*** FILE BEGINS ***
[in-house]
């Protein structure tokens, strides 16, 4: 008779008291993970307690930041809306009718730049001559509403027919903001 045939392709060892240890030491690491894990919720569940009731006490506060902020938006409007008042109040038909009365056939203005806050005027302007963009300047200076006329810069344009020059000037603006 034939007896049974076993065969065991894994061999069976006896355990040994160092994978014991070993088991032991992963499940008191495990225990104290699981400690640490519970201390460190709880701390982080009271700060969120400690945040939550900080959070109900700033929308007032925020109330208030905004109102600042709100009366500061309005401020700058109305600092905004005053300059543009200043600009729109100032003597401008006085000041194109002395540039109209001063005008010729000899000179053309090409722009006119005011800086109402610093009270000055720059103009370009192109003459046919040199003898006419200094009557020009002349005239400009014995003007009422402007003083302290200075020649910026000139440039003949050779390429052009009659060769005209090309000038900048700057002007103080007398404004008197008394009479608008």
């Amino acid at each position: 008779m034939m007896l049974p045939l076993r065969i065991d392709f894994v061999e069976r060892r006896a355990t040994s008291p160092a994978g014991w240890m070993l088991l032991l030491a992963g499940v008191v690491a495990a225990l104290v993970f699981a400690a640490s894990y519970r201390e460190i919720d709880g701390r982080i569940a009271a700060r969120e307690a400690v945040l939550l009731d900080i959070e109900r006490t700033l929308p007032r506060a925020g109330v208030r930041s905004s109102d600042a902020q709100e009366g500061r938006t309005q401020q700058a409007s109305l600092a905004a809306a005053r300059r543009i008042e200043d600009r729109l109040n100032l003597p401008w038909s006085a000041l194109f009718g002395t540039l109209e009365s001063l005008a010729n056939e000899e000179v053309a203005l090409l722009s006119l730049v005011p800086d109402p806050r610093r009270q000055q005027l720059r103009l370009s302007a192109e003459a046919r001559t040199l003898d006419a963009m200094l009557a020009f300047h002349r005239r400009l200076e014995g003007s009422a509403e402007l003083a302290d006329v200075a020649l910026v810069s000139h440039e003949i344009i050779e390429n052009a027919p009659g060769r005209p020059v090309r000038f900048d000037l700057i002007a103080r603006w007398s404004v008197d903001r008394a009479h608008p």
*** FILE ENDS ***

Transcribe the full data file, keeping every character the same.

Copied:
[in-house]
């Protein structure tokens, strides 16, 4: 008779008291993970307690930041809306009718730049001559509403027919903001 045939392709060892240890030491690491894990919720569940009731006490506060902020938006409007008042109040038909009365056939203005806050005027302007963009300047200076006329810069344009020059000037603006 034939007896049974076993065969065991894994061999069976006896355990040994160092994978014991070993088991032991992963499940008191495990225990104290699981400690640490519970201390460190709880701390982080009271700060969120400690945040939550900080959070109900700033929308007032925020109330208030905004109102600042709100009366500061309005401020700058109305600092905004005053300059543009200043600009729109100032003597401008006085000041194109002395540039109209001063005008010729000899000179053309090409722009006119005011800086109402610093009270000055720059103009370009192109003459046919040199003898006419200094009557020009002349005239400009014995003007009422402007003083302290200075020649910026000139440039003949050779390429052009009659060769005209090309000038900048700057002007103080007398404004008197008394009479608008």
């Amino acid at each position: 008779m034939m007896l049974p045939l076993r065969i065991d392709f894994v061999e069976r060892r006896a355990t040994s008291p160092a994978g014991w240890m070993l088991l032991l030491a992963g499940v008191v690491a495990a225990l104290v993970f699981a400690a640490s894990y519970r201390e460190i919720d709880g701390r982080i569940a009271a700060r969120e307690a400690v945040l939550l009731d900080i959070e109900r006490t700033l929308p007032r506060a925020g109330v208030r930041s905004s109102d600042a902020q709100e009366g500061r938006t309005q401020q700058a409007s109305l600092a905004a809306a005053r300059r543009i008042e200043d600009r729109l109040n100032l003597p401008w038909s006085a000041l194109f009718g002395t540039l109209e009365s001063l005008a010729n056939e000899e000179v053309a203005l090409l722009s006119l730049v005011p800086d109402p806050r610093r009270q000055q005027l720059r103009l370009s302007a192109e003459a046919r001559t040199l003898d006419a963009m200094l009557a020009f300047h002349r005239r400009l200076e014995g003007s009422a509403e402007l003083a302290d006329v200075a020649l910026v810069s000139h440039e003949i344009i050779e390429n052009a027919p009659g060769r005209p020059v090309r000038f900048d000037l700057i002007a103080r603006w007398s404004v008197d903001r008394a009479h608008p």